Creative Dew Drops in Songs and Stillness by Jenne Lennon

Overall, Songs and Stillness is an album for the holidays. It is a music box of emotions and souvenirs from far off places. A must-have in these troubled times.



Songs and Stillness is a lovely music box for the season. 

My first interview with American artist Jenne Lennon happened in 2009. How time flies. And yet we continue to keep in touch. There are ties that are intense but fragile. But there are friendships that are meant to last longer. I am not just talking about our relationships with people. I am also referring to our ongoing fascination with certain types of music. Yes it is still a relationship. When an artist creates a certain style that you like, then excitement follows every release.

Her voice is a regular many Celtic music compilations. She belongs to the gene pool of talented people. Her sibling Dani is an actress and creative producer in L.A.

Songs and Stillness is the new recording and you can get it via iTunes. The  artwork features the singer-songwriter lying on a comfy grass bed, with a joyful expression. There are thirteen songs in the album (plus one bonus track). All recordings are purely acoustic-no electronics or autotune added. Her voice is strong and clear, almost dramatic soprano though she claims it’s lyric mezzo-soprano.

Open My Eyes introduces  us to the general mood of the album. The cinematic feel is the result of strings, piano and various acoustic instruments plus percussion. I think it is a song that is meant for the times. We are humbled by tragedies great and small, and we start to see what matter’s the most. Flanders Field is pure atmosphere with a marching beat. Suil A Ruin is a traditional Gaelic tune which she has breath a new life into. This song has an interesting arrangement as it is sung entirely in a cappella harmony (she overdubbed three to four voices) with only the soft beat of the bodhrán in the background.

Gartan Mother’s Lullaby is a sweet surprise as this is a rare track. Here’s an interesting background: is an old Irish song and poem written by Herbert Hughes and Seosamh Mac Cathmhaoil, first published in Songs of Uladh [Ulster]in 1904. Hughes collected the traditional melody in Donegal the previous year and Campbell wrote the lyrics. The song is a lullaby by a mother, from the parish of Gartan in County Donegal. The song refers to a number of figures in Irish mythology, places in Ireland and words in the Irish language.-Wikipedia. The sweet humming and instrument should lull you to sleep, but not in this case. This is too beautiful to miss!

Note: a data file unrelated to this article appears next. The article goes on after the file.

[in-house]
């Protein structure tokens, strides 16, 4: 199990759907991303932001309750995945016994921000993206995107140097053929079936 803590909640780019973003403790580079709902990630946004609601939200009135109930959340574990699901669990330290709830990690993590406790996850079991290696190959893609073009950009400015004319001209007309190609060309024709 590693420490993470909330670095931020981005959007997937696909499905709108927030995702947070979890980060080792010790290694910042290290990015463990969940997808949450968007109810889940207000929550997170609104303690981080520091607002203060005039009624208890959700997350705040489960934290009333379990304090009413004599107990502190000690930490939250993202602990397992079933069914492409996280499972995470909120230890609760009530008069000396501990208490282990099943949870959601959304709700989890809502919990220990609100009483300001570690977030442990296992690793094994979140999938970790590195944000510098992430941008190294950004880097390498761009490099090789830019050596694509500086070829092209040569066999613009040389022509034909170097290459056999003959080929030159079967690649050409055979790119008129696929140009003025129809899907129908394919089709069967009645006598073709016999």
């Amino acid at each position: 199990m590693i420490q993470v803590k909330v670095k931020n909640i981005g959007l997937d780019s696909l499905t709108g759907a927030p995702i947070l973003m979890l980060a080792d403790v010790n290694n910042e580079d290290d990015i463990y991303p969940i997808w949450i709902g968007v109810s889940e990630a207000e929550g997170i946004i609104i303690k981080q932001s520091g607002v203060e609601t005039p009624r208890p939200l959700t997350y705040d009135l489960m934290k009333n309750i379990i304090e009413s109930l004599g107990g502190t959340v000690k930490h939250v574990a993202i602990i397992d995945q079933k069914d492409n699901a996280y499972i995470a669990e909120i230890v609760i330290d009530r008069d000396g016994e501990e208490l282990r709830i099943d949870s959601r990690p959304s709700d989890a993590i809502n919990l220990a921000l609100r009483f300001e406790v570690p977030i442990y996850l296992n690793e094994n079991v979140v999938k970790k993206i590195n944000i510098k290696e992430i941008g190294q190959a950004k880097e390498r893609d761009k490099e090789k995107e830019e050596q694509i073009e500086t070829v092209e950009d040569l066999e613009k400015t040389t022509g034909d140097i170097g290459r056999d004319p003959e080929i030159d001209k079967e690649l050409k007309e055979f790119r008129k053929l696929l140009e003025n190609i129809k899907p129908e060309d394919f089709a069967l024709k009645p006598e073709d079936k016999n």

Bonny Portmore follows with folk arrangement (guitar, wooden flute and strings). Solennite is a hymn. She sings gently almost to a whispher. This is perhaps one of the intensely atmospheric tracks in the album. Then there’s Blackbirds and Thrushes and then the stunning version of Simon and Garfunkel classic Scarborough Fair.

I love the piano in Snow Falling Down. The Water is Wide makes me want to bring out my votive candles. Joni’s Theme is taken from the movie Blood Below the Skin. Lennon is heavily involved in this project as the film’s musical director. This track is purely instrumental, rendered in piano and cello. It starts gradually then builds up into a beautiful drama of notes.The poignant melody reflects the story of the three characters in the film. Joni’s Theme showcases her talent as a film composer and hopefully we get to hear more of this kind of project from her.

Sweet Prospect features a hurdy-gurdy and bagpipes below the French-Celtic  inspired vocals. Her hills-to-heaven version of She Moved Through The Fair closes Songs and Stillness.

Anam (Spirit) is a bonus track which is a class of its own. It is a rock ballad that explodes midway with guitar and drums. It showcases her vocal range and expressive power.

Overall, Songs and Stillness is an album for the holidays. It is a music box of emotions and souvenirs from far off places. A must-have in these troubled times.

You can download Songs and Stillness via iTunes:

Vist her official website:



One thought on “Creative Dew Drops in Songs and Stillness by Jenne Lennon

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